Direct payments â employing a family member
If a person is getting a Direct Payment to pay for care they may decide to employ someone they already know, such as a family member or friend. There are rules around who you can and cannot employ using a Direct Payment. The basic rule is that
- you cannot normally use the direct payment to pay a family member who is living with the person who needs care.
- but if the family member is not living with the person it is possible
In Scotland the rules are stricter and you cannot normally use a Direct Payment to pay any relative regardless of where they live.
The key phrase here is ânormallyâ. In exceptional circumstances it may be possible for the direct payment to be used to pay a relative who lives with them. In these cases you must give clear and specific reasons why only that family member can carry out the care. Religious reasons, language difficulties or specific health problems, may be some of the reasons why âexceptional circumstancesâ apply. There will also be regional variations - some local authorities have a relaxed approach to the rules around exceptional circumstances, others interpret them more strictly.
Pros and cons
A Carers UK survey of carers on direct payments showed that three out of four employed a friend or someone already known to the person who receives care â two out of five employed a family member.
There are clear advantages to employing someone who is already known to the person needing care particularly if the person is distressed at the idea of being looked after by âstrangersâ. This can be especially valuable with certain conditions such as mental illness, learning disability or dementia.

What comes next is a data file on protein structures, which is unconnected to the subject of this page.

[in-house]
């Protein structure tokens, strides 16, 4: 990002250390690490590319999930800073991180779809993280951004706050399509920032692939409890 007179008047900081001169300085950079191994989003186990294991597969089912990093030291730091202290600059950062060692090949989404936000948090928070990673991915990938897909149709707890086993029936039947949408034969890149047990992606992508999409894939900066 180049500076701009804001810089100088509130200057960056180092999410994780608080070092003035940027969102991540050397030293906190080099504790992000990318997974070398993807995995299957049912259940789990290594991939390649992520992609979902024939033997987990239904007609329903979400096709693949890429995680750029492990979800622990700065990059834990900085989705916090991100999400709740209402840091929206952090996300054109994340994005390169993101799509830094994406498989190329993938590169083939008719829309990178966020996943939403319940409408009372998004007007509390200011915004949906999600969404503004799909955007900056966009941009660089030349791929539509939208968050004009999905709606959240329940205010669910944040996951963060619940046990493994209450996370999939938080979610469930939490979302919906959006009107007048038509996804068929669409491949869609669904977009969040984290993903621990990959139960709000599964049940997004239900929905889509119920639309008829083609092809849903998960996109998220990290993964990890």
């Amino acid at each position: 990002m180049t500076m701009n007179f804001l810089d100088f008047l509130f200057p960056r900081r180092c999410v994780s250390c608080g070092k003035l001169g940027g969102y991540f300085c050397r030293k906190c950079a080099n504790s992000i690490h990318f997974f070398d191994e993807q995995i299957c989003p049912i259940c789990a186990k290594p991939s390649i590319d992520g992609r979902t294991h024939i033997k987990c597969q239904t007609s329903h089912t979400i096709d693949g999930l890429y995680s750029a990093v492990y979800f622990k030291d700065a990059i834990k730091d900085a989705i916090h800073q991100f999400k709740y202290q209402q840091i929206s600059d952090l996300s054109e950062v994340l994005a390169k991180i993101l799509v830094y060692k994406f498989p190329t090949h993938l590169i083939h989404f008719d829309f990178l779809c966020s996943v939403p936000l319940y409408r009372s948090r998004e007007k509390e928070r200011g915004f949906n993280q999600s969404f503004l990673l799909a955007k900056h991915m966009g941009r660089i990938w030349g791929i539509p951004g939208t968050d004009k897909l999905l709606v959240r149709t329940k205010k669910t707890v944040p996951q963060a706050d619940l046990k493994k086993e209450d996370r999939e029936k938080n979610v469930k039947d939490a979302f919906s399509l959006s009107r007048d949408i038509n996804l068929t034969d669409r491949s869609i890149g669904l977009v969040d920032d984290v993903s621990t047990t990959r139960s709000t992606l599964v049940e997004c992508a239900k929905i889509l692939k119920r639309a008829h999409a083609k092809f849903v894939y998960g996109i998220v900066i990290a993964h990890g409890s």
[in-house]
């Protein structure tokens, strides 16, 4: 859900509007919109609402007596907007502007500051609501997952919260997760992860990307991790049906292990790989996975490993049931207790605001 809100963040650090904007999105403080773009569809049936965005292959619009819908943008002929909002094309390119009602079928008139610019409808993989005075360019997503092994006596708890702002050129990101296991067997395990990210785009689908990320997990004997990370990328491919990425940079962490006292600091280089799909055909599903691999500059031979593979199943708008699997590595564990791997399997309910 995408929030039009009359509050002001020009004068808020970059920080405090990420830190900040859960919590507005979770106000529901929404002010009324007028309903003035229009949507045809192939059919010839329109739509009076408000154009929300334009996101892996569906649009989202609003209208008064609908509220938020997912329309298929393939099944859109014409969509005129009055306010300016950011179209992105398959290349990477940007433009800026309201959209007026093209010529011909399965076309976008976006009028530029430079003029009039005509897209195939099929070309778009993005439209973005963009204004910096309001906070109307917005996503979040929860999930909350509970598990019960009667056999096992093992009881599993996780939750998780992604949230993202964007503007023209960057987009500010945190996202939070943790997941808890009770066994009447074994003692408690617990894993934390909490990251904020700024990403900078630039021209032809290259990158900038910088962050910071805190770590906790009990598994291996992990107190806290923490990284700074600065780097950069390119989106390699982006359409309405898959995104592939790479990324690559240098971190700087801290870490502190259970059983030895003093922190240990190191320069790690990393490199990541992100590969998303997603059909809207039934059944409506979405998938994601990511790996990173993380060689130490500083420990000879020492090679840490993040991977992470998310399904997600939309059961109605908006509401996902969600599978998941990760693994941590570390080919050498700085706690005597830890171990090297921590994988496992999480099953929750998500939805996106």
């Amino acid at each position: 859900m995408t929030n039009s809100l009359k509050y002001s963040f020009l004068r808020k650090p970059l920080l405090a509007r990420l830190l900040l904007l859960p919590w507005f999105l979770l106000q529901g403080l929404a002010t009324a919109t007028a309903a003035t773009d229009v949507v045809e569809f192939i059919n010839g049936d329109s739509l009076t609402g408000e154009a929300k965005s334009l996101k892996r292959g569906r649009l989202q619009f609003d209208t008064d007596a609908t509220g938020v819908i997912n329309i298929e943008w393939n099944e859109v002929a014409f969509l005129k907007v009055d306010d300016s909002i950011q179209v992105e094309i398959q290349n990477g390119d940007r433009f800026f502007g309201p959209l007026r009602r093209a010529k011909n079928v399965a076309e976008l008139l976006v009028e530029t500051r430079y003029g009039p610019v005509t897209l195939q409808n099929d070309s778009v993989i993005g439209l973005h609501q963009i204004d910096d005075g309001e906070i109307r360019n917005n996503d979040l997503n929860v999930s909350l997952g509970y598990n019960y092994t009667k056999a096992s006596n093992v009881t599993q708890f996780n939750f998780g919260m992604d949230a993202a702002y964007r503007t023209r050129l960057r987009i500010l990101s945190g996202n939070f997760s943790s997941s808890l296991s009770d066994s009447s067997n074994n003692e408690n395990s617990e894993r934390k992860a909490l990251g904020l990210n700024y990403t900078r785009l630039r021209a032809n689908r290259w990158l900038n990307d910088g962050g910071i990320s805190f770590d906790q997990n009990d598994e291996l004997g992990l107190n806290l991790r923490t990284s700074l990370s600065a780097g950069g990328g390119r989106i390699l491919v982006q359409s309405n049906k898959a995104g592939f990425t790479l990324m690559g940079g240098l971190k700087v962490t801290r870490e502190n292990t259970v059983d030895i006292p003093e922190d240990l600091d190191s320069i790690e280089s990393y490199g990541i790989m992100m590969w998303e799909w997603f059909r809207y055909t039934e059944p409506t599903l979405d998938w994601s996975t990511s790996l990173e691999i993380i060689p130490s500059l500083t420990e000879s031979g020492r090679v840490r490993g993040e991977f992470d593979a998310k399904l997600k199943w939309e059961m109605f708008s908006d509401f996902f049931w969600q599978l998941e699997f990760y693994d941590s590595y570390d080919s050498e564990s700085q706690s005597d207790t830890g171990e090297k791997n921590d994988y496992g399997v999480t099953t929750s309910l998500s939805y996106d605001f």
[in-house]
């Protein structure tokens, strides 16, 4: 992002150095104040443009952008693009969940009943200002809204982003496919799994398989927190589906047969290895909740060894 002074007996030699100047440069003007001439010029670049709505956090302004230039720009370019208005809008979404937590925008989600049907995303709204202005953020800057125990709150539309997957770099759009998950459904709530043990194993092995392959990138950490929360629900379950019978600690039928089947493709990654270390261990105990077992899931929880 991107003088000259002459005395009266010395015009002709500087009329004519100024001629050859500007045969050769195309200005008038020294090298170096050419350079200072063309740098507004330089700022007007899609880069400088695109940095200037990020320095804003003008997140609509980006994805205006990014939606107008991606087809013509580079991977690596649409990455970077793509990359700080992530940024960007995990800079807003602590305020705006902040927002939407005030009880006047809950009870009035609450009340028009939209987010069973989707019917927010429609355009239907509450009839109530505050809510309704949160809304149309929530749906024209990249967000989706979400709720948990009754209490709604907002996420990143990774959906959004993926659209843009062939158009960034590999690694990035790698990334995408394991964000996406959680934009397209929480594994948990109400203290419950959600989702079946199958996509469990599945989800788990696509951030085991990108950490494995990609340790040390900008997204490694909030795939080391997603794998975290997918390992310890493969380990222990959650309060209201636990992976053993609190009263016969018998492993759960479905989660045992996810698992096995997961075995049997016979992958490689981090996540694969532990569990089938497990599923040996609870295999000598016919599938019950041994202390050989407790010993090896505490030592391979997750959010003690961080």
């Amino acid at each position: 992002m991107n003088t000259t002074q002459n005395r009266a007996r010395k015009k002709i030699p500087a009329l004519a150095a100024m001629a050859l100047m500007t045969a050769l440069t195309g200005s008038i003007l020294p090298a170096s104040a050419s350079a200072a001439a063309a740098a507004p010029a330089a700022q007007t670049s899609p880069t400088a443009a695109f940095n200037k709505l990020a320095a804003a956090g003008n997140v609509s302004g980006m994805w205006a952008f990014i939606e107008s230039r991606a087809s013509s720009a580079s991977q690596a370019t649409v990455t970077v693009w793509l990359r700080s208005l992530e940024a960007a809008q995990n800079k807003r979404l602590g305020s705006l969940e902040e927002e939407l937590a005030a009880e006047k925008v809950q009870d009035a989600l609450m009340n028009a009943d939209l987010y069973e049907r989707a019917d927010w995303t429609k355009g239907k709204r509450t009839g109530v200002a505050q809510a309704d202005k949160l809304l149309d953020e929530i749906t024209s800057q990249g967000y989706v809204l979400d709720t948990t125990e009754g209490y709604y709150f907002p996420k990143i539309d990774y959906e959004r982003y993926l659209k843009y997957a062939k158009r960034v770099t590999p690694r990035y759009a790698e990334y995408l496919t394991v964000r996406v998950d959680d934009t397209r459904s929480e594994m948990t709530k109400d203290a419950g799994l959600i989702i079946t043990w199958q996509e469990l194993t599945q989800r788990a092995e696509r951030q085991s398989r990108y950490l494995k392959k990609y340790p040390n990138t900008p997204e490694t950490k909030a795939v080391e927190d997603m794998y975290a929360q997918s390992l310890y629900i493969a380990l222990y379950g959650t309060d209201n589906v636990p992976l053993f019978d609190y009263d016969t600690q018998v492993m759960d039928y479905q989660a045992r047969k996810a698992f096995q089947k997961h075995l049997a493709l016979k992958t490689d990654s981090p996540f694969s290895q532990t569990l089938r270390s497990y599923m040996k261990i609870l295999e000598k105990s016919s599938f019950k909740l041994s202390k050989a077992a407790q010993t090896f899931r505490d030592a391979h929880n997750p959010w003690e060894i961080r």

However everyone concerned needs to consider carefully all the issues and how it might affect family relationships. The person receiving the Direct Payment will become the official employer of that person. This changes what was an informal family arrangement into a formal legal contract. Aside from the legal responsibilities there is a further âpsychologicalâ element of becoming the employer of your own relative. If the employment relationship breaks down how will that affect your family relationship? How does it affect other members of the immediate family?
If the new âemployeeâ has previously been an unpaid carer then they could find this changes their status. Any payments made to them in this way will now be treated as âearningsâ and are taken into account for any means tested benefits they receive (for example Carerâs Allowance, Income Support, Tax Credits) so they could lose benefits. Another consequence is that they may no longer be classed as an unpaid family carer by social services and could risk losing access to other support services.
Employing a relative with your Direct Payment has the potential to deliver positive outcomes - quality care from someone who is known and trusted, a better financial reward for the carer. However, everyone concerned should carefully think through the implications before going ahead.